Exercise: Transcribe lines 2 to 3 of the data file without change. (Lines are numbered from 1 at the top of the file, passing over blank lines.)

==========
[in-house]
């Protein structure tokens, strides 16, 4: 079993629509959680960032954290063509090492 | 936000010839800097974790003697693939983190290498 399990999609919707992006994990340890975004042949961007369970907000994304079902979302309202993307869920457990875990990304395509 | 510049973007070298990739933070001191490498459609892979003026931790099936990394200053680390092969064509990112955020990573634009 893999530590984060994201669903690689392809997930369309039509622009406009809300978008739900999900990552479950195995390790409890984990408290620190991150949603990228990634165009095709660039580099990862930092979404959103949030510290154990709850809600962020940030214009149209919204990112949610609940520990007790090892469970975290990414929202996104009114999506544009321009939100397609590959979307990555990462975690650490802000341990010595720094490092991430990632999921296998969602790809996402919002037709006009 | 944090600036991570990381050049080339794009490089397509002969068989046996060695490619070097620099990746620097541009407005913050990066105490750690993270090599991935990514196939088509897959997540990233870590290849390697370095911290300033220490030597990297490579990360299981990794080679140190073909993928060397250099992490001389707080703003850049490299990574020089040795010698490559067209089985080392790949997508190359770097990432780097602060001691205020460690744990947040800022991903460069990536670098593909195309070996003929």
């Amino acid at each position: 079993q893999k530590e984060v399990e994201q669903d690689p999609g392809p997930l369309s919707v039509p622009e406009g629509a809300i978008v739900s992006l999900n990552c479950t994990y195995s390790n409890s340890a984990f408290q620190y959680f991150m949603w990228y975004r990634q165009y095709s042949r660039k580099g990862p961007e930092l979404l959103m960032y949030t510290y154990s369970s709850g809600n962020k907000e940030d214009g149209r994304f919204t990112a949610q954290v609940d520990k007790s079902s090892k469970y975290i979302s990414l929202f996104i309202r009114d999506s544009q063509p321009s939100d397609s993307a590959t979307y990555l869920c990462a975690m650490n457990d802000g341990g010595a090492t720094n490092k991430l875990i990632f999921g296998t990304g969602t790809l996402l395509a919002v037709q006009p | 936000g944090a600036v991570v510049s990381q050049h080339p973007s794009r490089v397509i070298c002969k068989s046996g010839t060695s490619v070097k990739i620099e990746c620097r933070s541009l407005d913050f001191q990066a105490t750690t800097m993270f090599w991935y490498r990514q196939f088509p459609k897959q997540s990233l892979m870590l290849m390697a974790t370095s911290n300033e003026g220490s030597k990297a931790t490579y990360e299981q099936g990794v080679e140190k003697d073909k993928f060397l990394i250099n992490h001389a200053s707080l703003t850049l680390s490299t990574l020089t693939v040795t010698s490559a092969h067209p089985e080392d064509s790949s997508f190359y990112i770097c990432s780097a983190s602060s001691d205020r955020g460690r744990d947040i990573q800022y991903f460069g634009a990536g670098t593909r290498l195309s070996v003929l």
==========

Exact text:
């Protein structure tokens, strides 16, 4: 079993629509959680960032954290063509090492 | 936000010839800097974790003697693939983190290498 399990999609919707992006994990340890975004042949961007369970907000994304079902979302309202993307869920457990875990990304395509 | 510049973007070298990739933070001191490498459609892979003026931790099936990394200053680390092969064509990112955020990573634009 893999530590984060994201669903690689392809997930369309039509622009406009809300978008739900999900990552479950195995390790409890984990408290620190991150949603990228990634165009095709660039580099990862930092979404959103949030510290154990709850809600962020940030214009149209919204990112949610609940520990007790090892469970975290990414929202996104009114999506544009321009939100397609590959979307990555990462975690650490802000341990010595720094490092991430990632999921296998969602790809996402919002037709006009 | 944090600036991570990381050049080339794009490089397509002969068989046996060695490619070097620099990746620097541009407005913050990066105490750690993270090599991935990514196939088509897959997540990233870590290849390697370095911290300033220490030597990297490579990360299981990794080679140190073909993928060397250099992490001389707080703003850049490299990574020089040795010698490559067209089985080392790949997508190359770097990432780097602060001691205020460690744990947040800022991903460069990536670098593909195309070996003929």
């Amino acid at each position: 079993q893999k530590e984060v399990e994201q669903d690689p999609g392809p997930l369309s919707v039509p622009e406009g629509a809300i978008v739900s992006l999900n990552c479950t994990y195995s390790n409890s340890a984990f408290q620190y959680f991150m949603w990228y975004r990634q165009y095709s042949r660039k580099g990862p961007e930092l979404l959103m960032y949030t510290y154990s369970s709850g809600n962020k907000e940030d214009g149209r994304f919204t990112a949610q954290v609940d520990k007790s079902s090892k469970y975290i979302s990414l929202f996104i309202r009114d999506s544009q063509p321009s939100d397609s993307a590959t979307y990555l869920c990462a975690m650490n457990d802000g341990g010595a090492t720094n490092k991430l875990i990632f999921g296998t990304g969602t790809l996402l395509a919002v037709q006009p | 936000g944090a600036v991570v510049s990381q050049h080339p973007s794009r490089v397509i070298c002969k068989s046996g010839t060695s490619v070097k990739i620099e990746c620097r933070s541009l407005d913050f001191q990066a105490t750690t800097m993270f090599w991935y490498r990514q196939f088509p459609k897959q997540s990233l892979m870590l290849m390697a974790t370095s911290n300033e003026g220490s030597k990297a931790t490579y990360e299981q099936g990794v080679e140190k003697d073909k993928f060397l990394i250099n992490h001389a200053s707080l703003t850049l680390s490299t990574l020089t693939v040795t010698s490559a092969h067209p089985e080392d064509s790949s997508f190359y990112i770097c990432s780097a983190s602060s001691d205020r955020g460690r744990d947040i990573q800022y991903f460069g634009a990536g670098t593909r290498l195309s070996v003929l």